Calcium is an essential mineral that the body needs for numerous vital functions. Ninety-nine percent of the calcium in the body is stored in the bones and teeth, providing support for both structure and function. The remaining 1% is required for blood clotting, nerve transmission, regulation of the heart’s rhythm and other critical metabolic functions. Since the body cannot produce calcium, it must be absorbed from food and supplements.
The recommended intake of calcium varies by individual. The Food and Nutrition Board at the Institute of Medicine of the National Academies recommends the following calcium intakes:
Adequate calcium can be acquired from a healthy diet. Calcium enriched food include:
Although milk is good source of calcium, milk proteins increase the acidity of the body, which actually leaches calcium from bones.
Dairy products including yogurt and hard cheese such as cheddar, Swiss, and Parmesan are acceptable sources of calcium, but should be eaten in small amounts compared to other sources.
There are several different types of calcium supplements on the market. They contain different calcium compounds and it is important to know how they are different. Below are the three most popular calcium supplement types:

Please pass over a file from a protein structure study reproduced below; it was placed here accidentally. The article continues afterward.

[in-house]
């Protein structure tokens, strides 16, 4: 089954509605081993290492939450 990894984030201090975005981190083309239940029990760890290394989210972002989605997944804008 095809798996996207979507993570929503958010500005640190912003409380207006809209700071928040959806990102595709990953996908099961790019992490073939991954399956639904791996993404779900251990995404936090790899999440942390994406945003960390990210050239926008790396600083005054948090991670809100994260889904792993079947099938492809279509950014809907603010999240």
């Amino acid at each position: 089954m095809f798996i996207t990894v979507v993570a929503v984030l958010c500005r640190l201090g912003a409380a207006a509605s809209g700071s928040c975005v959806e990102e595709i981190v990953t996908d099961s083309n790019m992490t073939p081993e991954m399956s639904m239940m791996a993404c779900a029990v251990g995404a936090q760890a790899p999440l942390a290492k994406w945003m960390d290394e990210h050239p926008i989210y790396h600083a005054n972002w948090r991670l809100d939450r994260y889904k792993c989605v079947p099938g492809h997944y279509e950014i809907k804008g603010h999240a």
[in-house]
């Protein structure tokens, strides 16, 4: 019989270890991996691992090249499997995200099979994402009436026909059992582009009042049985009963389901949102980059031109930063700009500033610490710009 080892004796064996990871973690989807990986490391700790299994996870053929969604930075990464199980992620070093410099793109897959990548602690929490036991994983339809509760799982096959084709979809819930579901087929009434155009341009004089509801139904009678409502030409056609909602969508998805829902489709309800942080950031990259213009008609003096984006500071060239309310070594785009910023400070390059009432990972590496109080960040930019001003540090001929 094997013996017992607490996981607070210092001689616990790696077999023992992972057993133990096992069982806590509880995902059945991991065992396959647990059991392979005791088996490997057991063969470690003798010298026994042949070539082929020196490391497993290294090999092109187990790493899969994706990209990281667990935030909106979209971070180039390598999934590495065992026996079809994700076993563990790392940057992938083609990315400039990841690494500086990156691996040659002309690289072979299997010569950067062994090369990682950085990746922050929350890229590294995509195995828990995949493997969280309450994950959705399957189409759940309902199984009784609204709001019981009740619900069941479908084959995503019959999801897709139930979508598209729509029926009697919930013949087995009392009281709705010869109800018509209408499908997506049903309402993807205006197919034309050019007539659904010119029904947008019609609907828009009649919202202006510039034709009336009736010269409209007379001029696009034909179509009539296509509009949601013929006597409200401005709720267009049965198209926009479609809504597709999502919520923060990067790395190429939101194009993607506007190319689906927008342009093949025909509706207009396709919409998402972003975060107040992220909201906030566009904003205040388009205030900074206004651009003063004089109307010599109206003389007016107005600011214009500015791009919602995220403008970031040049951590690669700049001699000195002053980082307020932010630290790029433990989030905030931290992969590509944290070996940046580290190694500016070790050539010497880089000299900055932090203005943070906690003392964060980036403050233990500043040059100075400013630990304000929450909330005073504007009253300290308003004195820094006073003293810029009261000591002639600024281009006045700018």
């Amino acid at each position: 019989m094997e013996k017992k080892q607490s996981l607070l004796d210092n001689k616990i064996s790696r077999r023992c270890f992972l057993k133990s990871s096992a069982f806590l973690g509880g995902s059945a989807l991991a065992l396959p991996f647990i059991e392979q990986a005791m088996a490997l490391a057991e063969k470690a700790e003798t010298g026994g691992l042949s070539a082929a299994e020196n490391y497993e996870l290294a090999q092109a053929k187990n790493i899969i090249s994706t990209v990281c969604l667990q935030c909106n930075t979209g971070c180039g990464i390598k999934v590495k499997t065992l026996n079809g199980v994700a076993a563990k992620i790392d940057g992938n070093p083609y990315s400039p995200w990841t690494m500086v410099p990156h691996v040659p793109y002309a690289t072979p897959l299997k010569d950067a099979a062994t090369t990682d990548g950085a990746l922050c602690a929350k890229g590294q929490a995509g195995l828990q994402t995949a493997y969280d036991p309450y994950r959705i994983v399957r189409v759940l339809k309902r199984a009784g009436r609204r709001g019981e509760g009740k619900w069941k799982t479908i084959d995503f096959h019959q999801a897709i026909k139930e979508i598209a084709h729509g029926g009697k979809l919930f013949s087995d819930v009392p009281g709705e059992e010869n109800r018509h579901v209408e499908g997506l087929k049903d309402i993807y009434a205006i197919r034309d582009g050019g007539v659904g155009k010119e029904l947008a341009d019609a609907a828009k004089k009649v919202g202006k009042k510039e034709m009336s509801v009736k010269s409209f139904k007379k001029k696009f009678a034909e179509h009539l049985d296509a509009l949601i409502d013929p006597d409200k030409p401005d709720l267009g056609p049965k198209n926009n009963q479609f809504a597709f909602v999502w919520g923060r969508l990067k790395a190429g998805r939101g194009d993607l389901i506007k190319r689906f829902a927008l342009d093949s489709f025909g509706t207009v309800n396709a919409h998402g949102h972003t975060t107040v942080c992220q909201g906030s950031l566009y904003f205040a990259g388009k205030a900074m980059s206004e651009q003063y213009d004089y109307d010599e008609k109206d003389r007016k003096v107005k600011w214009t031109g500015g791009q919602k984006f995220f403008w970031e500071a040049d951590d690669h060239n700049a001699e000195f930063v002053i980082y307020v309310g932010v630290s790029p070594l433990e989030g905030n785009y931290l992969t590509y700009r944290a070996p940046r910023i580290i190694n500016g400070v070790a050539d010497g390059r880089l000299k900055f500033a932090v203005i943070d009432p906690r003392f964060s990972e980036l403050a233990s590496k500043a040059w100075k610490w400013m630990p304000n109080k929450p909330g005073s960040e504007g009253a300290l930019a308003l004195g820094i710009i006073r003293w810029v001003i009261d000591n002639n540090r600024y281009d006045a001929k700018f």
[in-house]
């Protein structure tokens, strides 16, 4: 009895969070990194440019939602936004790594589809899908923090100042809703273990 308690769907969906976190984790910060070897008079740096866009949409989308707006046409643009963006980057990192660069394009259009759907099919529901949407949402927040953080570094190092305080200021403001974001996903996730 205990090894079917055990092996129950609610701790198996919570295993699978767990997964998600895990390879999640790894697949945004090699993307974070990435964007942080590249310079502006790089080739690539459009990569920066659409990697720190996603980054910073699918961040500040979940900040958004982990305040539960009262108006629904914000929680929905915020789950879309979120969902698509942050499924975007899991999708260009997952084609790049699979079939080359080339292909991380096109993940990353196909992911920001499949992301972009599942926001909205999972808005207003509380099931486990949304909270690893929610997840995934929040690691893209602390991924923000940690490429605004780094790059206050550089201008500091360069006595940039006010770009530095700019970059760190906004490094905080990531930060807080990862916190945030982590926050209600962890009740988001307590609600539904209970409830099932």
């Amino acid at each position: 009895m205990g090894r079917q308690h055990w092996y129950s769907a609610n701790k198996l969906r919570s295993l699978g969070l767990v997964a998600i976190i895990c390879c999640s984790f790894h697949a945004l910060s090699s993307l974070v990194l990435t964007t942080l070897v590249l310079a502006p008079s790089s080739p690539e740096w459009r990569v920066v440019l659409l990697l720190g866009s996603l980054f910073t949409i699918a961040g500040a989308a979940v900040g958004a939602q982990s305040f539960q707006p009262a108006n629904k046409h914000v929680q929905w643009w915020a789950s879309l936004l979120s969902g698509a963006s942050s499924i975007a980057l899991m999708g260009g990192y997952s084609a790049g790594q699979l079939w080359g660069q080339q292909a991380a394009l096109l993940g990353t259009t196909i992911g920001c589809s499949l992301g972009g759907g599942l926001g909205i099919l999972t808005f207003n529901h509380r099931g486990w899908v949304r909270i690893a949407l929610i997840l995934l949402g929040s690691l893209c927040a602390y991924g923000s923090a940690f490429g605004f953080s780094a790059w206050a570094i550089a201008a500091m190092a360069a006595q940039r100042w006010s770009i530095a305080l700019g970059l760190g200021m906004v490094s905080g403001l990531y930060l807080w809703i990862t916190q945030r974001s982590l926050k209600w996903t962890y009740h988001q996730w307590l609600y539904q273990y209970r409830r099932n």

Calcium carbonate is the most common calcium compound in calcium supplements on the market today. Its popularity is due to it being the cheapest form. Calcium carbonate is simply chalk; it has poor bioavailability and cannot be digested without acid. It must be taken with food to be absorbed by your body and it is not recommended for people who have gastrointestinal issues.
Coral calcium is calcium carbonate with trace minerals that are derived from coral reef. Coral calcium is NOT recommended as it has a high risk of heavy metal (lead and mercury) contamination from the sea. Also, it is not an environmentally friendly option since the coral from which it is sourced takes millennia to grow.
Calcium citrate and/or malate are the most absorbable and tolerated form. Clinical studies found that calcium citrate shows a 27.2% increase in absorption on an empty stomach and a 21.6% increase with meals, when compared to calcium carbonate. In addition, Calcium citrate is the one calcium compound that does not require acid in order to be broken down.
Potential side effects: Calcium supplements are prone to cause constipation in some individuals.
Statements on this website have not been evaluated by the Food and Drug Administration. Always consult a qualified healthcare provider before making changes to your healthcare regimen.